VINCENT'S WORD STUDIES
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Robertson's Word Pictures in the NT - Greek NT
John. Hebrew, meaning God has dealt graciously. Compare the German Gotthold.
Came (paraginetai). Rev., cometh. The verb is used in what is called the historical present, giving vividness to the narrative, as Carlyle ("French Revolution"): "But now also the National Deputies from all ends of France are in Paris with their commissions." "In those days appears John the Baptist."
Preaching (khrusswn). See on 2 Pet. ii. 5.
Wilderness (th erhmw). Not suggesting absolute barrenness but unappropriated territory affording free range for shepherds and their flocks. Hepworth Dixon ("The Holy Land") says, "Even in the wilderness nature is not so stern as man. Here and there, in clefts and basins, and on the hillsides, grade on grade, you observe a patch of corn, a clump of olives, a single palm."
The kingdom of heaven. Lit., the kingdom of the heavens (h basileia twn ouranwn). An expression peculiar to Matthew. The more usual one is the kingdom of God. It is a kingdom of heaven because its origin, its end, its king, the character and destiny of its subjects, its laws, institutions, and privileges - all are heavenly. In the teaching of Christ and in the apostolic writings the kingdom of the Messiah is the actual consummation of the prophetic idea of the rule of God, without any national limitation, so that participation therein rests only on faith in Jesus Christ, and on the moral renewal which is conditioned by the same. It is the combination of all rights of Christian citizenship in this world, and eternal blessedness in the next. All its senses are only different sides of the same great idea - the subjection of all things to God in Christ.
Voice. John's personality is thrown into shadow behind Christ. "What would be the duty of a merely human teacher of the highest moral aim, entrusted with a great spiritual mission and lesson for the benefit of mankind? The example of St. John Baptist is an answer to this inquiry. Such a teacher would represent himself as a mere 'voice,' crying aloud in the moral wilderness around him, and anxious, beyond aught else, to shroud his own significant person beneath the majesty of his message" (Liddon, "Our Lord's Divinity").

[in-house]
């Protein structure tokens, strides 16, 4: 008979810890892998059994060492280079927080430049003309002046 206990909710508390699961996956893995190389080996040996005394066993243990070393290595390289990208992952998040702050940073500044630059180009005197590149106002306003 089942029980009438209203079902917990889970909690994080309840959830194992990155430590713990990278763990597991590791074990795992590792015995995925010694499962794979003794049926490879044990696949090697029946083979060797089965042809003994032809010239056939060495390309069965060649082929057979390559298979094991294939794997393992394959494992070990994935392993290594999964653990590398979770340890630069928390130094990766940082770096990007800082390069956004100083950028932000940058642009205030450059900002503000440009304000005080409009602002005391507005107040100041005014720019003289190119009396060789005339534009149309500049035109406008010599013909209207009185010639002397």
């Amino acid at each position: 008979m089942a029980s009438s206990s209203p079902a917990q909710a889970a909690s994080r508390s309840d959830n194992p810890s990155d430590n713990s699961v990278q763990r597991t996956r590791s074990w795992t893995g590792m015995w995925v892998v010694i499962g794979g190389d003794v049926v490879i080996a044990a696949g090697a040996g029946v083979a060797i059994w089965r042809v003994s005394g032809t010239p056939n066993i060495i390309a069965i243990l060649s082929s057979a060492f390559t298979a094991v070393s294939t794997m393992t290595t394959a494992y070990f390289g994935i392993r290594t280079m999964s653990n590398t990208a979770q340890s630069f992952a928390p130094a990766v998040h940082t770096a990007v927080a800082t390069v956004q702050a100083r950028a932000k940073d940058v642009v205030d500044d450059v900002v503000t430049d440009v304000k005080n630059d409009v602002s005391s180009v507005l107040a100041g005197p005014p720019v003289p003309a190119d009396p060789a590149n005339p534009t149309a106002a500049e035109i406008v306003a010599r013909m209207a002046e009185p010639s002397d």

9. These stones. Pointing, as he spoke, to the pebbles on the beach of the Jordan.
Is hewn down and cast. The present tense is graphic, denoting what is to happen at once and certainly.
Throughly cleanse (diakaqariei). Throughly (retained by Rev.) obsolete form of thoroughly, is the force of the preposition dia (through). In that preposition lies the picture of the farmer beginning at one side of the floor, and working through to the other, cleansing as he goes.
The whole metaphor represents the Messiah as separating the evil from the good, according to the tests of his kingdom and Gospel, receiving the worthy into his kingdom and consigning the unworthy to destruction (compare Matt. xiii. 30; 39-43; 48-50).
"Thou from the first Wast present, and with mighty wings outspread Dove-like sat'st brooding on the vast abyss And mad'st it pregnant."
In art, the double-headed dove is the peculiar attribute of the prophet Elisha. A window in Lincoln College, Oxford, represents him with the double-headed dove perched upon his shoulder. The symbol is explained by Elisha's prayer that a double portion of Elijah's spirit might rest upon him.
It has been asserted that, among the Jews, the Holy Spirit was presented under the symbol of a dove, and a passage is cited from the Talmud: "The Spirit of God moved on the face of the waters like a dove." Dr. Edersheim ("Life and Times of Jesus the Messiah") vigorously contradicts this, and says that the passage treats of the supposed distance between the upper and lower waters, which was only three finger-breadths. This is proved by Gen. i. 2, where the Spirit of God is said to brood over the face of the waters, "just as a dove broodeth over her young without touching them." "Thus the comparison is not between the Spirit and the dove, but between the closeness with which a dove broods over her young without touching them, and the supposed proximity of the Spirit to the lower waters without touching them." He goes on to say that the dove was not the symbol of the Holy Spirit, but of Israel. "If, therefore, rabbinic illustration of the descent of the Holy Spirit with the visible appearance of a dove must be sought for, it would lie in the acknowledgment of Jesus as the ideal typical Israelite, the representative of his people."